The mechanical laws, to which external things were subject, were conceived as being valid only in the inorganic world; in the organic and mental worlds these mechanical laws were conceived as being disturbed or overridden by other powers, such as the influence of final causes, the existence of types, the work of vital and mental forces.
These doctrines of Lotze - though pronounced with the distinct and reiterated reserve that they did not contain a solution of the philosophical question regarding the nature, origin, or deeper meaning of this all-pervading mechanism, neither an explanation how the action of external things on each other takes place nor yet of the relation of mind and body, that they were merely a preliminary formula of practical scientific value, itself requiring a deeper interpretation - these doctrines were nevertheless by many considered to be the last word of the philosopher who, denouncing the reveries of Schelling or the idealistic theories of Hegel, established the science of life and mind on the same basis as that of material things.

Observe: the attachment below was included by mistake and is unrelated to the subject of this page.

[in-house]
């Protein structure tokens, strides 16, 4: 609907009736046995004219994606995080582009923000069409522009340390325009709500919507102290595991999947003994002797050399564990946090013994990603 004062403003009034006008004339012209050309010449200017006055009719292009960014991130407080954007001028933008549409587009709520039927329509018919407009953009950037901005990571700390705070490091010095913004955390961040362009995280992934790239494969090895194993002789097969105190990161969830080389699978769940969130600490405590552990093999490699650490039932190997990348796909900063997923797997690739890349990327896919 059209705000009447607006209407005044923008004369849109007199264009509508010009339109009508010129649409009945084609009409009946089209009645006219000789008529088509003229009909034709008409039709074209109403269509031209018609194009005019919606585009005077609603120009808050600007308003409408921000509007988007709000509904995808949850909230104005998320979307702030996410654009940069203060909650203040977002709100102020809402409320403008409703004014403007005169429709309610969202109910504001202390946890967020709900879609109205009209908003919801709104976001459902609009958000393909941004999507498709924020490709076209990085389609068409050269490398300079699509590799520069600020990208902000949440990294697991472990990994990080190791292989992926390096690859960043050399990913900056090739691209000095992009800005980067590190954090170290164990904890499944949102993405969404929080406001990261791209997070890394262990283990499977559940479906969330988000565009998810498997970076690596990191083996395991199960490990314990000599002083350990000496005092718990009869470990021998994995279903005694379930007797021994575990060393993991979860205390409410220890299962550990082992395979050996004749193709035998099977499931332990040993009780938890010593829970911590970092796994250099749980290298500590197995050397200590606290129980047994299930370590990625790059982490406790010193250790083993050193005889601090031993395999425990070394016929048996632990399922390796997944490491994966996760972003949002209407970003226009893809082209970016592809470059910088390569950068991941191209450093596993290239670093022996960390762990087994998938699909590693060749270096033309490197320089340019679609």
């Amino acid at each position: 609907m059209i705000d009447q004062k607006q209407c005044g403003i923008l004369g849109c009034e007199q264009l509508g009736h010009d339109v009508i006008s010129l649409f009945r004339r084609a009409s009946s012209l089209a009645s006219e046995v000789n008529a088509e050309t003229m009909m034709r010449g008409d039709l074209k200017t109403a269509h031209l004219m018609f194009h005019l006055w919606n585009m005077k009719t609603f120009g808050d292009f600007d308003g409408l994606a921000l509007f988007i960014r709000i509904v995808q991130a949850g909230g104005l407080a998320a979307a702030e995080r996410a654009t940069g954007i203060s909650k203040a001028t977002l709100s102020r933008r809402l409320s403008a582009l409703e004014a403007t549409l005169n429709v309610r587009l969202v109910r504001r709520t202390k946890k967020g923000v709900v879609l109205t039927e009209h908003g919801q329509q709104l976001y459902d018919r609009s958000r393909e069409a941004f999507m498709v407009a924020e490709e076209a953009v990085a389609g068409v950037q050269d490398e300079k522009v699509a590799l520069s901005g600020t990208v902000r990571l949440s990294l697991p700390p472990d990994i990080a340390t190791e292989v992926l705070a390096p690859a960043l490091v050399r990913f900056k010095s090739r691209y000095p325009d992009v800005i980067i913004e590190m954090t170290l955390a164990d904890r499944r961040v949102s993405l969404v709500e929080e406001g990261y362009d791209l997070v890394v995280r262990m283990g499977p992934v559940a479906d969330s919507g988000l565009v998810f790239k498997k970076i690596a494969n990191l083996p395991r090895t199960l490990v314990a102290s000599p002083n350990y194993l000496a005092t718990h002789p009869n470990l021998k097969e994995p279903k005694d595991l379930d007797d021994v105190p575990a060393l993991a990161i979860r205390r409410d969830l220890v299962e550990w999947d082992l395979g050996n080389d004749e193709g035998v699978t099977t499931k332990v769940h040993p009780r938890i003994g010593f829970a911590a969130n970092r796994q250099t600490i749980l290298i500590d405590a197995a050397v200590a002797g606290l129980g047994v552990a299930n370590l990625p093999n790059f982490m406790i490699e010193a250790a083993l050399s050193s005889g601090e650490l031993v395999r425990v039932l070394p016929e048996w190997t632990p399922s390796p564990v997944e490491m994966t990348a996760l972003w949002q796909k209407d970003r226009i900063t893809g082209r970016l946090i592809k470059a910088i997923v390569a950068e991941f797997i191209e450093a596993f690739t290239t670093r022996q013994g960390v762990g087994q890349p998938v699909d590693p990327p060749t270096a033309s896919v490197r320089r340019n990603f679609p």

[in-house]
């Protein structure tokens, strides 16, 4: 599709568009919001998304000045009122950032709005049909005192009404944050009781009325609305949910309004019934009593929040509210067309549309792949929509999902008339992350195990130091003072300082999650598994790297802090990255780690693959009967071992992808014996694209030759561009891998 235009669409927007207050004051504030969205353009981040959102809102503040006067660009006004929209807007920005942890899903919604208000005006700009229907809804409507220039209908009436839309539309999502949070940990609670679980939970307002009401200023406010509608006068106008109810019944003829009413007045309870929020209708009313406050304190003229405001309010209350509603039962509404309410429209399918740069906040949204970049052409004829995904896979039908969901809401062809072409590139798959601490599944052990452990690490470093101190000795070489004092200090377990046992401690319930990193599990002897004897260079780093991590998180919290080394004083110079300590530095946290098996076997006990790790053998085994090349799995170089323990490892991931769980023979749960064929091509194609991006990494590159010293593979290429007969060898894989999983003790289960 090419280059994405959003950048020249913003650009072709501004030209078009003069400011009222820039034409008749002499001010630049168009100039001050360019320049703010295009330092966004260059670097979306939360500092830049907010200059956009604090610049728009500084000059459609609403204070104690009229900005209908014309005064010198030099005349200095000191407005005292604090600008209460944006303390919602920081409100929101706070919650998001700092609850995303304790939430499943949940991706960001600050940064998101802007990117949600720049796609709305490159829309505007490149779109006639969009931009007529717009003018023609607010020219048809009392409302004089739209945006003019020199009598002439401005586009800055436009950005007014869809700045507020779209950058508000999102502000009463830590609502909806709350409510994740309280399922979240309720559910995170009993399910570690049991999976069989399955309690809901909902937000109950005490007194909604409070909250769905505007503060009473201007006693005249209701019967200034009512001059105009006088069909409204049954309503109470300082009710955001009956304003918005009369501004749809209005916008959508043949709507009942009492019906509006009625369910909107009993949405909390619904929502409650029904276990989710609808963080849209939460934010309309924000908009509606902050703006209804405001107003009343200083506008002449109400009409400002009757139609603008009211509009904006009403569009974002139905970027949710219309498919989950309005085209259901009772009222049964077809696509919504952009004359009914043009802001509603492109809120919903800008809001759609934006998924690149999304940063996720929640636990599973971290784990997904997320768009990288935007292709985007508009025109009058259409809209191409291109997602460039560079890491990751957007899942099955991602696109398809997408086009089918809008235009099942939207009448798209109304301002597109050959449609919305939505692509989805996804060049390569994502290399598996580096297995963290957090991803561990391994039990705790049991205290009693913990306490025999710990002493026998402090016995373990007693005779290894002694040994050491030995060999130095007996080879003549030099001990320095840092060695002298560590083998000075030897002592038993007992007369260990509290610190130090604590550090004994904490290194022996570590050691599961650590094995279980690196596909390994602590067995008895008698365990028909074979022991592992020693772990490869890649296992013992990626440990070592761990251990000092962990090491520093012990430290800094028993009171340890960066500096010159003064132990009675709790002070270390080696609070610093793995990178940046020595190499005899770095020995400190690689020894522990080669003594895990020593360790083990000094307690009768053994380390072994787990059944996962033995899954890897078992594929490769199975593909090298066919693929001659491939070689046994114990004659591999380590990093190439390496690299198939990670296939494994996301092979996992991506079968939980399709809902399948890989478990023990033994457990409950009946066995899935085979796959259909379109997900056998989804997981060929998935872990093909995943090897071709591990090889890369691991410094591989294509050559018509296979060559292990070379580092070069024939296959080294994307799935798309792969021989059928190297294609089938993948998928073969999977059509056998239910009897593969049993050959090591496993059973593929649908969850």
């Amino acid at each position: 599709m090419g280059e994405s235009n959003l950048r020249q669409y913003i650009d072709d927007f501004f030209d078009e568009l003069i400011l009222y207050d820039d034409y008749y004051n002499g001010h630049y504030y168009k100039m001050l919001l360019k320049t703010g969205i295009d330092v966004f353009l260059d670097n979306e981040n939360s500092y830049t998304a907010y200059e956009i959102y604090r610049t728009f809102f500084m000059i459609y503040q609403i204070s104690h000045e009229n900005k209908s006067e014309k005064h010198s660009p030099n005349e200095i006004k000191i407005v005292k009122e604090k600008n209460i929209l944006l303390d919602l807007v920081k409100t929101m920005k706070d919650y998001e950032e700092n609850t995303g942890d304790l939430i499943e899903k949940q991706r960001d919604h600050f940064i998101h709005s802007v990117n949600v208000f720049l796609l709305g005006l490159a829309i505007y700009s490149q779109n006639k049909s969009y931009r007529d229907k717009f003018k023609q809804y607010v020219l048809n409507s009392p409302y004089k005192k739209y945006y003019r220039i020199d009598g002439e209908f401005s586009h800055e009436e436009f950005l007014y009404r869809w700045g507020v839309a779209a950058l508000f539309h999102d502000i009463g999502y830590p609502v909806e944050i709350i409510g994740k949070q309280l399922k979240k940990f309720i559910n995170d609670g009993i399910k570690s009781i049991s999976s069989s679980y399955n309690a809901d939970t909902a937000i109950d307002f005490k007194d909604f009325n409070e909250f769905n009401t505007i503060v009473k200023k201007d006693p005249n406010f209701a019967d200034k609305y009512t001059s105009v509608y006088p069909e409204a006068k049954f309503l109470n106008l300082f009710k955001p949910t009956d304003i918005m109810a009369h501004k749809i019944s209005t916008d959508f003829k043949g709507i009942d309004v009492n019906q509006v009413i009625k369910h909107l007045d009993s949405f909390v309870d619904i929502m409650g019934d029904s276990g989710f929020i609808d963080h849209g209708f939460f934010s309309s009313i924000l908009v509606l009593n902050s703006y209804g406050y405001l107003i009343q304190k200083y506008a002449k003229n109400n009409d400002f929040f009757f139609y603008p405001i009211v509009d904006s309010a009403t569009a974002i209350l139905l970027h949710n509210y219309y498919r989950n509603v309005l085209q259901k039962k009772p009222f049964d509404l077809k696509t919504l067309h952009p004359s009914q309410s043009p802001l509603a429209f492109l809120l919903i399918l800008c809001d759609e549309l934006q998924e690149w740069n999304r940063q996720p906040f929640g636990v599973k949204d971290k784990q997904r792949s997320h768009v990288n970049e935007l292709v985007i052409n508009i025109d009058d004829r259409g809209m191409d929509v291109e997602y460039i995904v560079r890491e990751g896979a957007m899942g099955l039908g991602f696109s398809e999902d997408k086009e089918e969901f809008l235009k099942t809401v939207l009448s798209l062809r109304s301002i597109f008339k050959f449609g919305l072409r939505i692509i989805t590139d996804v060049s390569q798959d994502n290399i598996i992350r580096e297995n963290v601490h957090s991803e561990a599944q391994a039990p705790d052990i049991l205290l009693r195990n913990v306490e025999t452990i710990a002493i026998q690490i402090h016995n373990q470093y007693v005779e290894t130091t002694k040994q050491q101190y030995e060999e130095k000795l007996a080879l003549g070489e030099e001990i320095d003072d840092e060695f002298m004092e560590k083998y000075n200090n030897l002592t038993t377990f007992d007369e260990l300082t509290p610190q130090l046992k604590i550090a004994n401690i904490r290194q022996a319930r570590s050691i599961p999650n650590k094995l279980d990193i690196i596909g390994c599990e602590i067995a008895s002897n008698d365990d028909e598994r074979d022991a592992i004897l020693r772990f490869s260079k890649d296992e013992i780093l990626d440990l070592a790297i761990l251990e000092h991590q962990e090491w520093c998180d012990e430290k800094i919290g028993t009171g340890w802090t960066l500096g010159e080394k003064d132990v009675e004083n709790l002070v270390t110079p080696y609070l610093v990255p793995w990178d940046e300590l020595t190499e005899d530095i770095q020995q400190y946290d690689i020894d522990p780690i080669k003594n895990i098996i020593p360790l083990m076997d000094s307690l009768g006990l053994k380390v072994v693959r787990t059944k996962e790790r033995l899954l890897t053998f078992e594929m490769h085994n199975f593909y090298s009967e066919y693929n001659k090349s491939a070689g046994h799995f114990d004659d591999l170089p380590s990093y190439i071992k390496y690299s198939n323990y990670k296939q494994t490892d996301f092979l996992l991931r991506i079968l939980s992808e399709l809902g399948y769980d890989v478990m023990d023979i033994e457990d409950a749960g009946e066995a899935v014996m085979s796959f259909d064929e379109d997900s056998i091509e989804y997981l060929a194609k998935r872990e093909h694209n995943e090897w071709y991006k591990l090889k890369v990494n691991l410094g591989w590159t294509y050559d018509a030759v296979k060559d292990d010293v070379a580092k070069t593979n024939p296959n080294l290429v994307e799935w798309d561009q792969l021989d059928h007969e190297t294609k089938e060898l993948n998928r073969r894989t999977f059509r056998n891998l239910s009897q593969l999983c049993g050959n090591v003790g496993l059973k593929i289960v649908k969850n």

The investigations will then naturally divide themselves into three parts, the first of which deals with those to our mind inevitable forms in which we are obliged to think about things, if we think at all (metaphysics), the second being devoted to the great region of facts, trying to apply the results of metaphysics to these, specially the two great regions of external and mental phenomena (cosmology and psychology), the third dealing with those standards of value from which we pronounce our aesthetical or ethical approval or disapproval.
But, further, every attempt to think clearly what those relations are, what we really mean, if we talk of a fixed order of events, forces upon us the necessity of thinking also that the different things which stand in relations or the different phases which follow each other cannot be merely externally strung together or moved about by some indefinable external power, in the form of some predestination or inexorable fate.
Perception is sensation caused by a present affection of the external extremities of the nerves; memory is sensation caused, in the absence of present excitation, by dispositions of the nerves which are the result of past experiences; judgment is the perception of relations between sensations, and is itself a species of sensation, because if we are aware of the sensations we must be aware also of the relations between them; will he identifies with the feeling of desire, and therefore includes it as a variety of sensation.